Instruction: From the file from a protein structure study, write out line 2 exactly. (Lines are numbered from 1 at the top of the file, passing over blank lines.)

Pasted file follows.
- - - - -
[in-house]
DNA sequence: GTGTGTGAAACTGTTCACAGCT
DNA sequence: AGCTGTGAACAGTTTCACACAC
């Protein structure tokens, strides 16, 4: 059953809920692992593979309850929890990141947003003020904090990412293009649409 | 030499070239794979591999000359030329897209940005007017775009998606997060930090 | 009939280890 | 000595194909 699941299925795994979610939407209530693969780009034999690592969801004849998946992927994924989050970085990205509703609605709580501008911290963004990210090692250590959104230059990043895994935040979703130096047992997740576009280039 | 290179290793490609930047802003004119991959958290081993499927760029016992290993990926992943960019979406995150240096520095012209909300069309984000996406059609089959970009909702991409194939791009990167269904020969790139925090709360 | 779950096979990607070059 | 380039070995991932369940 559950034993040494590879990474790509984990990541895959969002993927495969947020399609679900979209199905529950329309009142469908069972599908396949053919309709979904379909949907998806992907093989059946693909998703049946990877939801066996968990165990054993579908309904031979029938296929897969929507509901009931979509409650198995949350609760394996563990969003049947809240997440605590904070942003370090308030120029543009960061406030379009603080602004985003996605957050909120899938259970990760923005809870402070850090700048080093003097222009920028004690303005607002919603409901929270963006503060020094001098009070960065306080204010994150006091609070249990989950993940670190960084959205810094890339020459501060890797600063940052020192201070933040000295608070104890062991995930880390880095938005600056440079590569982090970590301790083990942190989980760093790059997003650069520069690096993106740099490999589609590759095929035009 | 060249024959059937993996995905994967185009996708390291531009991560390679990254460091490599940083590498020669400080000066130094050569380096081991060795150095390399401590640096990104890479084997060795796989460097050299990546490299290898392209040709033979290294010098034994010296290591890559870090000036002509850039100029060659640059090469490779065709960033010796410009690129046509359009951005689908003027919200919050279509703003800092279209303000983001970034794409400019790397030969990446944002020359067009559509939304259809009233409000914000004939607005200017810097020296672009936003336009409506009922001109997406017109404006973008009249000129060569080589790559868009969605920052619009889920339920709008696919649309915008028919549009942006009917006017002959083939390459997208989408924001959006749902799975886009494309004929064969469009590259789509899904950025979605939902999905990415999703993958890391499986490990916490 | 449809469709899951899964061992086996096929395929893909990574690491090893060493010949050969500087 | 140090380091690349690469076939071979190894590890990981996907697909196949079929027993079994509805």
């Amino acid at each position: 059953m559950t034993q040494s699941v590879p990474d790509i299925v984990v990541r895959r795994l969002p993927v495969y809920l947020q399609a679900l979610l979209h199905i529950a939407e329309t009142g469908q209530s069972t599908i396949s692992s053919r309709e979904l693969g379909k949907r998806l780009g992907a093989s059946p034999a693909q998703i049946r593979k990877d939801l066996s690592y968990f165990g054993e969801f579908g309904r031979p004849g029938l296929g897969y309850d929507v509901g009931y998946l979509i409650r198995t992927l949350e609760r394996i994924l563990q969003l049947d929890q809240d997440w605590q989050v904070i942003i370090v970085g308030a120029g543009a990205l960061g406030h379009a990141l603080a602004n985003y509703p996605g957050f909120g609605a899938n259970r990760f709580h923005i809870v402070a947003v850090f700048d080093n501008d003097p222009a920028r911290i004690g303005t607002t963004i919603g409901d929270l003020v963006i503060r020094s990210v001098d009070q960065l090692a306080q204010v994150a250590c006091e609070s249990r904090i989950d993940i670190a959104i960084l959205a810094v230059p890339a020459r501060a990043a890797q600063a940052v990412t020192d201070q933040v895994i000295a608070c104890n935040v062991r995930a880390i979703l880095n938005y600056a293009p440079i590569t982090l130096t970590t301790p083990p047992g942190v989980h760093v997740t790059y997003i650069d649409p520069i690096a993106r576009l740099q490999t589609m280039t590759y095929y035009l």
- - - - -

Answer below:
DNA sequence: GTGTGTGAAACTGTTCACAGCT